No stuff that controls the game, if it’s ‘acceptable’ content, meaning perhaps levels sent by a http server or so, then it’s fine.

Mainly it sounds to me like Apple is trying to stop App Store competition, it’s a dirty way to do it, it’s what makes the iPhone nice though. :wink:

All of this is soley my opinion, no sueing me if I am wrong or anything :unamused:
Let the development continue yay! :smiley:

Hope this clears some things up at the minimum,

But the document linked on that page is a bit older than the one I quoted, and it includes the sentence “No interpreted code may be downloaded or used in an Application except for code that is interpreted and run by Apple’s Documented APIs and built- in interpreter(s).”

That’s the key sentence that first caused so much hand-wringing about Python. “No interpreted code may be … used in an Application.” The clause about downloading is just a distraction here since it says “downloaded or used,” not “downloaded and used”. This is also the sentence that was later relaxed to the sentence I quoted in my post above, which allows interpreted code in certain limited contexts (but still explicitly denies you the right to use an interpreted language as your primary language).

I suppose you can legitimately use Python if you first pass it through a Python compiler (which would mean you’re actually writing in Pyrex or some such). You might be able to make a case that the byte-compiled Python code isn’t technically interpreted code, it’s a virtual machine–but good luck to you, since Apple reserves the sole right to approve or deny your application from the App store without explanation or right of appeal.


You’re right that line is wayy too vague as well.

I believe that Unity uses some form of scripting (as a main language) and it was allowed again, so the question here would be how closely does Python relate to Unity’s whatcha-ma-call-it-scripting-language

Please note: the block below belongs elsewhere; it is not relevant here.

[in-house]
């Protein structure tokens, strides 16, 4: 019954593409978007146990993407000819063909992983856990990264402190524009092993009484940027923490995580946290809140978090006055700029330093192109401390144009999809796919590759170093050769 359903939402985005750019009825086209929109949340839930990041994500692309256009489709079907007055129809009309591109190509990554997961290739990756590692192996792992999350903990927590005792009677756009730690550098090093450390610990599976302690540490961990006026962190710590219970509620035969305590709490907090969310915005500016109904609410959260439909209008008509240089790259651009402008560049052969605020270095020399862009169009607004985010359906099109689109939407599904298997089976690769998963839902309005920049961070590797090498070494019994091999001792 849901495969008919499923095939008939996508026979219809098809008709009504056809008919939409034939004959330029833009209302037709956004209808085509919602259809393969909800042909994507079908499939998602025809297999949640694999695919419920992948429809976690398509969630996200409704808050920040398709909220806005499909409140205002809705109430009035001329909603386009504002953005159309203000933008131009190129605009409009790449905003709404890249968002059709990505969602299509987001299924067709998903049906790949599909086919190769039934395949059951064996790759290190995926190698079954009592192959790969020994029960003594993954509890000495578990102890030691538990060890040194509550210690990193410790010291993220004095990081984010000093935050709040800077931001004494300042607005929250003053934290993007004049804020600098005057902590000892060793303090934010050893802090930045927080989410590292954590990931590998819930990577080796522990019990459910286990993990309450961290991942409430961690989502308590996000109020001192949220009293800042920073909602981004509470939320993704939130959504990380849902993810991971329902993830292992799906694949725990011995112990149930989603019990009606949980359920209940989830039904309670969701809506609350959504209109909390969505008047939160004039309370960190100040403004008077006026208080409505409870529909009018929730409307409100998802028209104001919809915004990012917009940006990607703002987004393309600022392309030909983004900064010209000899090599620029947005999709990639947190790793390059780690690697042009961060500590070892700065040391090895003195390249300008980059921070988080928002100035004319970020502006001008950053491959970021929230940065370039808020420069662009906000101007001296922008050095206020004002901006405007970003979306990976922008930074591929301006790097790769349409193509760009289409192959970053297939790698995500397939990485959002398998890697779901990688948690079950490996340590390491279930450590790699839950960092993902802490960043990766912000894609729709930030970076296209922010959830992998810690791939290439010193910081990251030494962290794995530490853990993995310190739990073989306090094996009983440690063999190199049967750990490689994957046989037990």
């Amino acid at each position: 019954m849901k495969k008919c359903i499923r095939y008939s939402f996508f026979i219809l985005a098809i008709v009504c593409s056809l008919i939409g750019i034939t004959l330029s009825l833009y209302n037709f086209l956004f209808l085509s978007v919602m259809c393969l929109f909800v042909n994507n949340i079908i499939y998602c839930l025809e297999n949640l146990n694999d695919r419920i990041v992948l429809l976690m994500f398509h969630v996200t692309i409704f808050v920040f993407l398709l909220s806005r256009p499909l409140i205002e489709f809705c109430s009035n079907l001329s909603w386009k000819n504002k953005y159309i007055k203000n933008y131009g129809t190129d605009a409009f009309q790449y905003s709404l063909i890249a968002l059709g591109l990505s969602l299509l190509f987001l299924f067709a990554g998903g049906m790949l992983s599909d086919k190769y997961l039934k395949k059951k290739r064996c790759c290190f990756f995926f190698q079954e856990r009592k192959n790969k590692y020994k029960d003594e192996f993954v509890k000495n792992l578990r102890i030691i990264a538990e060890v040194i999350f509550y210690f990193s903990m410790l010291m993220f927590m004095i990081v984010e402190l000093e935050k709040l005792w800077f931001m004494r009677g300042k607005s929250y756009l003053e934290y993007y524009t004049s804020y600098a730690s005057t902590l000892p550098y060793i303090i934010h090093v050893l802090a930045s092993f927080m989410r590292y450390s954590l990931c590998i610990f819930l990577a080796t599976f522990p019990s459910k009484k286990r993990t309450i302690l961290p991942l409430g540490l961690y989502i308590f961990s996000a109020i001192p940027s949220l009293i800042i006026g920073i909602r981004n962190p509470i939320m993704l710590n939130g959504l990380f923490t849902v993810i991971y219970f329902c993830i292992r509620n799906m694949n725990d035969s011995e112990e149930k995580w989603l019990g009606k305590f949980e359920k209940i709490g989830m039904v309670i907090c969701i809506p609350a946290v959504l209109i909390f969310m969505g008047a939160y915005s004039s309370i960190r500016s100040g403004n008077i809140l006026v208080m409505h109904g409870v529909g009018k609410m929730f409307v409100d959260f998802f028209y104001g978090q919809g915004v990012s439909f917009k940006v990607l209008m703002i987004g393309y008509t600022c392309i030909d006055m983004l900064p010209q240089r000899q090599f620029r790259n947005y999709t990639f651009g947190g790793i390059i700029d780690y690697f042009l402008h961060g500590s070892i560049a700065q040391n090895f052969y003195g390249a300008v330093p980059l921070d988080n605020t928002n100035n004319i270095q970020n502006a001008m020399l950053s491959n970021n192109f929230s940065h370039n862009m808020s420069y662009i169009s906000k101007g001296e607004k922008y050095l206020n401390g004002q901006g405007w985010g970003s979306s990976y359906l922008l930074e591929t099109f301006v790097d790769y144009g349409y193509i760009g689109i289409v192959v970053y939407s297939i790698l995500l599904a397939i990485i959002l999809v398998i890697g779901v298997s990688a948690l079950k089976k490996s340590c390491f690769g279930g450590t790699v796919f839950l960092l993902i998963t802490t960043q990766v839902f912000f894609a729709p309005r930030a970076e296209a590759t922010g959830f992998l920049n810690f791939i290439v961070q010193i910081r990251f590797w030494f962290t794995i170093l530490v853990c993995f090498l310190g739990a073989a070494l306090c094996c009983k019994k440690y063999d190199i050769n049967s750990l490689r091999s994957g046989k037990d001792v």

I’m also pretty sure that development in Unity has no C++ support except for ‘plugins’ for their scripting language.

Pyrex/Cython would be another maybe-feasible options I agree as well, it would certainly be a bit more confusing than standard Python though.

I think the real problem is that Apple is so vague as far as what’s allowed, and what’s disallowed, that there actually are no rules. It’s really just what’s in the best interest of the iPhone to them, Apple has every right to just destroy your hard work or allow your hard work another day when it comes to the iPhone.

Then again I certainly find it still interesting Panda3d on the iPhone, even if the App Store is a-no-go.

Though I admit without the commercial side of it, it does lose some taste.

This is only my personal opinion and all, I think the only way to tell if Panda and the iPhone is allowed would be to well… try it though it’s alot to lose considering hours of back breaking C++ and $99 just to see if we’d get thrown to the curve :unamused: